Why Default Risk behaves like a Put Option?
June 13, 2006
Every day we talk about CDOs, CDS, correlations, copulas, joint probabilities, and what not to talk default risk. But very few of us try to understand the process of default in an option pricing framework (long live Robert Merton!). Let us consider a very simply and stylized example.
Let us say that a bank enters into a one year fixed for fixed currency swap for $100 million with a counter-party (say, a corporate) whereby it receives interest in US Dollars and pays interest in Euro. Principals are exchanged at the end of one year. That is at the end of the year the bank will receive US$100 mil plus the USD interest and will pay to the counter-party the EUR principal that is dependent on the FX rate at maturity, plus of course, the EUR interest rate locked in today.
| Life of the swap (maturity):
|| 1 year
| Euro Interest rate (one year):
| US Dollar Interest rate (one year):
| Initial EUR-USD FX rate (today):
| Notional USD Principal (today):
|| $100 million
| Notional EUR Principal (today):
|| EUR 78.74 million
So, what is the default risk of this transaction for the USD receiver, i.e. the bank? For that we need to look at what is the net benefit to the USD receiver (the bank) at maturity, i.e. at the end of one year. This net benefit can be thought of the profit from the transaction.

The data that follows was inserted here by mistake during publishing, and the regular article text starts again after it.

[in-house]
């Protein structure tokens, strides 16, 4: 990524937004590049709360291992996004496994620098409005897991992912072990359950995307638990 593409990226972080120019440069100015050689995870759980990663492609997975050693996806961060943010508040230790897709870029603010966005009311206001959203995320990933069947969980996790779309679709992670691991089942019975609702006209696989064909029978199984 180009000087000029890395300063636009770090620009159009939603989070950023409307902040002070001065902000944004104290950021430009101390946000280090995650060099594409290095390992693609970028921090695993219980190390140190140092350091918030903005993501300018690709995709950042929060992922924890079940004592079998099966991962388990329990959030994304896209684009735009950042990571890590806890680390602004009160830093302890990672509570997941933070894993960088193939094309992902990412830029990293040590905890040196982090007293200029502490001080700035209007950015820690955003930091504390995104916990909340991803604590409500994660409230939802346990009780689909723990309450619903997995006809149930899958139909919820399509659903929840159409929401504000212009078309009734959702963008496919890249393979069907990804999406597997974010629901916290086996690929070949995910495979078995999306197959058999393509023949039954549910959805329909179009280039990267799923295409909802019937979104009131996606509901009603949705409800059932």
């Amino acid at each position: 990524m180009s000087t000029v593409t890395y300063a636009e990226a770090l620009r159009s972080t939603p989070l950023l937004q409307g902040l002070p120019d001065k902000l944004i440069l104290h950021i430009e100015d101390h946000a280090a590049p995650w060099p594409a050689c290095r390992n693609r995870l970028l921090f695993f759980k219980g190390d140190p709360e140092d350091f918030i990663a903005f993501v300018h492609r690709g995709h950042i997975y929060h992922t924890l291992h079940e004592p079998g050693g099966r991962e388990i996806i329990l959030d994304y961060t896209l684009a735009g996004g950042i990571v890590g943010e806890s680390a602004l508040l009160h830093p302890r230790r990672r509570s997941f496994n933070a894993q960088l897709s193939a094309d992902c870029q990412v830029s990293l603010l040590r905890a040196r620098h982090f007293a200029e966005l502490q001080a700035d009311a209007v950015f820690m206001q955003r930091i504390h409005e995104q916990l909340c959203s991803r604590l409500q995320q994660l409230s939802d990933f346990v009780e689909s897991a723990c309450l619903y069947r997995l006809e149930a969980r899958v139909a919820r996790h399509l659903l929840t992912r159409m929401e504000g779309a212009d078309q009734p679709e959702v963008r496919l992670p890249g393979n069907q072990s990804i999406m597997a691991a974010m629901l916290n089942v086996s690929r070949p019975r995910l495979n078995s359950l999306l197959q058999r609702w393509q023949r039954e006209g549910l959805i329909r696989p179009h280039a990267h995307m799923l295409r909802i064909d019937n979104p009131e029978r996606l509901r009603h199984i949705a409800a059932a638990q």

After one year the bank will receive $100 million plus the interest on that which is $5 million. The bank will pay to the counter-party EUR 78.74 million times the FX spot rate after one year plus 3% on EUR 78.74 million times the FX spot rate after one year. This payoff-the net benefit to the bank - can be written as a simply payoff function:
The above is expressed as a maximum function because, if the EUR-USD spot FX rate at maturity is such that the above expression is negative then that would be a negative payoff for the bank which would mean that it is no longer a benefit for the bank. That is, if the above payoff is negative at maturity then the bank would be losing money on the swap transaction and therefore needs to make a net payment to the counter-party. Hence, if there is a loss for the bank, then the issue of default risk is meaningless and there is no default risk for the bank in the underlying transaction.
Rounding off the numbers the above payoff can be expressed as:
However, the above will occur one year in future, so we need to present value the above payoff:
Thus the payoff-or the net benefit-from the swap to the bank is exactly like 81 put options of one year maturity on the EUR-USD FX rate with a strike price of 1.2947. We can very easily calculate the value of the one year Dollar-Euro put at strike 1.2947 using a closed form or numerical solution and estimate what is the quantum of default risk inherent in the swap.
But note that the above calculations will only state the quantum of default risk inherent in the swap transaction for the bank. But what is the probability that such an event will happen? Without knowing that probability we cannot determine the cost of default risk and express it as a percentage of the notional principal. In other words, the above calculation though very crucial is still incomplete. We need the probability of default and then multiply that probability with the quantum (magnitude) of the default risk to get the cost of default risk in basis points.
How do we determine the probability of default? That is truly a million-and these days a billion-dollar question!
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